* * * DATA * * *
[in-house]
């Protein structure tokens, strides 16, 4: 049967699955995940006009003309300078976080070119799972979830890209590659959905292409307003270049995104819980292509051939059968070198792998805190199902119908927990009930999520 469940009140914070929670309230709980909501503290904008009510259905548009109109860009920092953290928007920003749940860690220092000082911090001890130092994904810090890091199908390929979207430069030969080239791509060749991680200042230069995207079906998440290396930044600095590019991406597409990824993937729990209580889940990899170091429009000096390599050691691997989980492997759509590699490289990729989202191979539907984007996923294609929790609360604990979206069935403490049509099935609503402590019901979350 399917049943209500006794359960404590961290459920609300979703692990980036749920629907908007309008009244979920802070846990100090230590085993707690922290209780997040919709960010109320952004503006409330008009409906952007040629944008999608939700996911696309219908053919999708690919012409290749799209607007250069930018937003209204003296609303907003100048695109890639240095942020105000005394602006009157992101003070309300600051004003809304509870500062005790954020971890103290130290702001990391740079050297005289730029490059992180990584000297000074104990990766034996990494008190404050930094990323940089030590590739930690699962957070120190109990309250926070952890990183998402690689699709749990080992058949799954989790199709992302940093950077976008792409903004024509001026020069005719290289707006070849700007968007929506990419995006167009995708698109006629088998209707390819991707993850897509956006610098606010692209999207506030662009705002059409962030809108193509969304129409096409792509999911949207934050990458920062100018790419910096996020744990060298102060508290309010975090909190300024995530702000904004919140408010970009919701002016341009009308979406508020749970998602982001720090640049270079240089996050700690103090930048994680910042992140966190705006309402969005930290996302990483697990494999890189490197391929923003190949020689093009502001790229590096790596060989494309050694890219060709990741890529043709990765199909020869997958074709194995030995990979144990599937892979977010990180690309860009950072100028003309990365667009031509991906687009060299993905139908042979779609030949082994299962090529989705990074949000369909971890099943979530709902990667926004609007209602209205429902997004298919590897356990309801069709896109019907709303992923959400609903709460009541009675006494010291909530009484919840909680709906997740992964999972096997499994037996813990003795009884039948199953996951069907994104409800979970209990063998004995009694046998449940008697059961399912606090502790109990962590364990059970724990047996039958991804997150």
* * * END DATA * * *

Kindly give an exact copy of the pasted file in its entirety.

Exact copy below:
[in-house]
């Protein structure tokens, strides 16, 4: 049967699955995940006009003309300078976080070119799972979830890209590659959905292409307003270049995104819980292509051939059968070198792998805190199902119908927990009930999520 469940009140914070929670309230709980909501503290904008009510259905548009109109860009920092953290928007920003749940860690220092000082911090001890130092994904810090890091199908390929979207430069030969080239791509060749991680200042230069995207079906998440290396930044600095590019991406597409990824993937729990209580889940990899170091429009000096390599050691691997989980492997759509590699490289990729989202191979539907984007996923294609929790609360604990979206069935403490049509099935609503402590019901979350 399917049943209500006794359960404590961290459920609300979703692990980036749920629907908007309008009244979920802070846990100090230590085993707690922290209780997040919709960010109320952004503006409330008009409906952007040629944008999608939700996911696309219908053919999708690919012409290749799209607007250069930018937003209204003296609303907003100048695109890639240095942020105000005394602006009157992101003070309300600051004003809304509870500062005790954020971890103290130290702001990391740079050297005289730029490059992180990584000297000074104990990766034996990494008190404050930094990323940089030590590739930690699962957070120190109990309250926070952890990183998402690689699709749990080992058949799954989790199709992302940093950077976008792409903004024509001026020069005719290289707006070849700007968007929506990419995006167009995708698109006629088998209707390819991707993850897509956006610098606010692209999207506030662009705002059409962030809108193509969304129409096409792509999911949207934050990458920062100018790419910096996020744990060298102060508290309010975090909190300024995530702000904004919140408010970009919701002016341009009308979406508020749970998602982001720090640049270079240089996050700690103090930048994680910042992140966190705006309402969005930290996302990483697990494999890189490197391929923003190949020689093009502001790229590096790596060989494309050694890219060709990741890529043709990765199909020869997958074709194995030995990979144990599937892979977010990180690309860009950072100028003309990365667009031509991906687009060299993905139908042979779609030949082994299962090529989705990074949000369909971890099943979530709902990667926004609007209602209205429902997004298919590897356990309801069709896109019907709303992923959400609903709460009541009675006494010291909530009484919840909680709906997740992964999972096997499994037996813990003795009884039948199953996951069907994104409800979970209990063998004995009694046998449940008697059961399912606090502790109990962590364990059970724990047996039958991804997150």